Choosing Justice: A Quiz from J A Kerley

Category: News
cartoon_villain_pic2A sociopath has murdered a family by locking them in their home and setting it ablaze. Thankfully, the law is looming and justice is at hand. Should the villain …

 

 A. Be shot dead by a police sniper?

 

 B. Blunder into a pit of agitated cobras with no escape?

 

 C. Be imprisoned for life with zero hope of parole?

 

 

 

First off, there are no wrong answers, so think a moment about your rationale. Now let’s consider our choices.

Answer A – I suspect most folks, me included, find this conclusion unsatisfying. Although death is likely what the madman deserves, immediate death seems more an escape than a punishment. Nasty people need to know the game is lost and the end is nigh. I want rumination before the reaper arrives.

 

Answer B – Cobras? That’s rather nifty. We might even add a few large, round stones to the pit, the killer having to hop from stone to stone to avoid being bitten. Should we butter the stones?

 

Answer C – True, the killer lives. But depending on the character, this result can be even more satisfying than Answer B. Sociopaths are, by and large, cruel puppeteers. Lock the killer in a box with no one to control-solitary confinement, say-and the torment might be worse than death. Facing decades alone with the vacuity of a conscienceless mind and no one to manipulate, could this not be true justice? (If you disagree, the snakes are still waiting.)

 

I don’t often yell at books. When I do, it’s invariably because the author has allowed an odious villain to die immediately. Dispatching a child molester or serial torturer in an instant counters both rational and gut-level needs for punishments that fit hideous crimes.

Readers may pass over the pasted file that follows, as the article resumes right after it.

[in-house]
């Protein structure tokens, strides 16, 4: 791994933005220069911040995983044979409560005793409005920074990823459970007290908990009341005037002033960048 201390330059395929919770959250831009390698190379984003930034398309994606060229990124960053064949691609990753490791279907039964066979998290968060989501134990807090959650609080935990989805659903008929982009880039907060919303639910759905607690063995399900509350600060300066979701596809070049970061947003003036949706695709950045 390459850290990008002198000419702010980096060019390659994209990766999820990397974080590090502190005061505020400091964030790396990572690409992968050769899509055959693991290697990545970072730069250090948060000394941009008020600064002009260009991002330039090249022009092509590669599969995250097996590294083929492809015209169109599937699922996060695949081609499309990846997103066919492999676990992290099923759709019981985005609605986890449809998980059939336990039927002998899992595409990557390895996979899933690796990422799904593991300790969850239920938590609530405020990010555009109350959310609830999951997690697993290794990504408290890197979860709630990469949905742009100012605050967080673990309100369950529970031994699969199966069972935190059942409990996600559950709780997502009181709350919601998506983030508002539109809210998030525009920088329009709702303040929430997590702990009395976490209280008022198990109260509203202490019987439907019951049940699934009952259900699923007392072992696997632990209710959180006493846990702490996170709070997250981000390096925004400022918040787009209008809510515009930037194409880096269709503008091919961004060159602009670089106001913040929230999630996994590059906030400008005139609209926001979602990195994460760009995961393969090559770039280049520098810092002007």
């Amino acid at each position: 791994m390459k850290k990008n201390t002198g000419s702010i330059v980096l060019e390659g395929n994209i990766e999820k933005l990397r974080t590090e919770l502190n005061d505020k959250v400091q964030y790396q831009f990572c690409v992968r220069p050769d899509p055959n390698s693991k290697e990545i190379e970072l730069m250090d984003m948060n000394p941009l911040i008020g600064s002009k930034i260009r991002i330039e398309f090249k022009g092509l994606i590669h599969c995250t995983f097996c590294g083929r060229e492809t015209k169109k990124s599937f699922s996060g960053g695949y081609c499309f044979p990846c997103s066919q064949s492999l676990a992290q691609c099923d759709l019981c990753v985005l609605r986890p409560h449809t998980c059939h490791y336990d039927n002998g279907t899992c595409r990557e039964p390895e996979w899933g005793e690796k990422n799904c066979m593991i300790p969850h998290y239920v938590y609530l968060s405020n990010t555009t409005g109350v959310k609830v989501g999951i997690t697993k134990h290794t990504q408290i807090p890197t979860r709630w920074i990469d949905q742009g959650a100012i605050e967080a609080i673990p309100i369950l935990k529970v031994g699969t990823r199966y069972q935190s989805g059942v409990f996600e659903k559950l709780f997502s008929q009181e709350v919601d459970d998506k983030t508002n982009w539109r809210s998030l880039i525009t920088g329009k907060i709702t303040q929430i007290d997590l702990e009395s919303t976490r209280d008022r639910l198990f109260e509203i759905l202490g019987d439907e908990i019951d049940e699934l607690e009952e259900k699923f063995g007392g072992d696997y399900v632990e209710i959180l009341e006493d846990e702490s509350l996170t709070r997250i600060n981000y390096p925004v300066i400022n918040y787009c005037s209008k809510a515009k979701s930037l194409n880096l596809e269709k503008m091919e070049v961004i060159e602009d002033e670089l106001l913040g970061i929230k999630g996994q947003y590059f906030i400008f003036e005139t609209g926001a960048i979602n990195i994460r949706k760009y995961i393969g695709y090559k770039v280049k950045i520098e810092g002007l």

cobra-snake1Inflicting pain should buy pain, preferably with interest. I’ve tossed nasty folks into the sea with nothing to swim toward but the horizon, thrown them off tall cliffs so they can reflect on the way down, and yes, slammed hubris-laden monsters into prison forever, when that’s what they fear the most.

 

I actually come to detest vile characters while creating them, thinking, Laugh now, because you’re going to get yours, dog-breath. I also value redemption and occasionally permit a character to re-purchase his or her soul with the coinage of a truly good and selfless act.

 

This is not to say every malefactor in my stories gets a comeuppance: Foul creatures sometimes escape in service of the plot or further books. But if someone is uncompromisingly vicious and manages to get cornered or caught, well … the end ain’t gonna be pretty.

 

I can, however, guarantee it will be just.

 I have one more question for Killer Reads justice aficionados: What’s yourherlastscream1 favorite-ever fictional slice of justice served to a villain?

Simply comment on this article and the five best answers will win a copy of J A Kerley’s new terrifying novel, Her Last Scream.

12 thoughts on “Choosing Justice: A Quiz from J A Kerley

  1. What great ideas, there is much food for thought here and really too much choice as nothing is bad enough for this madman!!